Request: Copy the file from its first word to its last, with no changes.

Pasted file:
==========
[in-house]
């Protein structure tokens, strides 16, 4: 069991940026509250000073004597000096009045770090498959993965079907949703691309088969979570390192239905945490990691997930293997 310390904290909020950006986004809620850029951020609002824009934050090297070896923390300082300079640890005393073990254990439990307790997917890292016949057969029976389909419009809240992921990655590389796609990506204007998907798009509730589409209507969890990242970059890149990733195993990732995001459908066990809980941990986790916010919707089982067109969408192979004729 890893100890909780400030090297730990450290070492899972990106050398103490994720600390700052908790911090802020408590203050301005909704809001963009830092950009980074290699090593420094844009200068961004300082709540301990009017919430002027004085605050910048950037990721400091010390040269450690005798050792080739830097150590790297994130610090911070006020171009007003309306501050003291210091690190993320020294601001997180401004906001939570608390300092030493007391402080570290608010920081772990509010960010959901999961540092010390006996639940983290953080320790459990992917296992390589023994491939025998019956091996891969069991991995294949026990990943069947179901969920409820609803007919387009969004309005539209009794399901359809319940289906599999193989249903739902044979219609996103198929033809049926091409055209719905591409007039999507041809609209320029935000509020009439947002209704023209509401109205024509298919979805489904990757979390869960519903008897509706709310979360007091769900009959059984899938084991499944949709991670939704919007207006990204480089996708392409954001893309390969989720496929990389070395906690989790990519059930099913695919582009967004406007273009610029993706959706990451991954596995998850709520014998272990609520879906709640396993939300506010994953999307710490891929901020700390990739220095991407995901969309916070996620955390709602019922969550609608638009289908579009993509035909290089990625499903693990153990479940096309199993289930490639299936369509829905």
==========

[in-house]
């Protein structure tokens, strides 16, 4: 069991940026509250000073004597000096009045770090498959993965079907949703691309088969979570390192239905945490990691997930293997 310390904290909020950006986004809620850029951020609002824009934050090297070896923390300082300079640890005393073990254990439990307790997917890292016949057969029976389909419009809240992921990655590389796609990506204007998907798009509730589409209507969890990242970059890149990733195993990732995001459908066990809980941990986790916010919707089982067109969408192979004729 890893100890909780400030090297730990450290070492899972990106050398103490994720600390700052908790911090802020408590203050301005909704809001963009830092950009980074290699090593420094844009200068961004300082709540301990009017919430002027004085605050910048950037990721400091010390040269450690005798050792080739830097150590790297994130610090911070006020171009007003309306501050003291210091690190993320020294601001997180401004906001939570608390300092030493007391402080570290608010920081772990509010960010959901999961540092010390006996639940983290953080320790459990992917296992390589023994491939025998019956091996891969069991991995294949026990990943069947179901969920409820609803007919387009969004309005539209009794399901359809319940289906599999193989249903739902044979219609996103198929033809049926091409055209719905591409007039999507041809609209320029935000509020009439947002209704023209509401109205024509298919979805489904990757979390869960519903008897509706709310979360007091769900009959059984899938084991499944949709991670939704919007207006990204480089996708392409954001893309390969989720496929990389070395906690989790990519059930099913695919582009967004406007273009610029993706959706990451991954596995998850709520014998272990609520879906709640396993939300506010994953999307710490891929901020700390990739220095991407995901969309916070996620955390709602019922969550609608638009289908579009993509035909290089990625499903693990153990479940096309199993289930490639299936369509829905």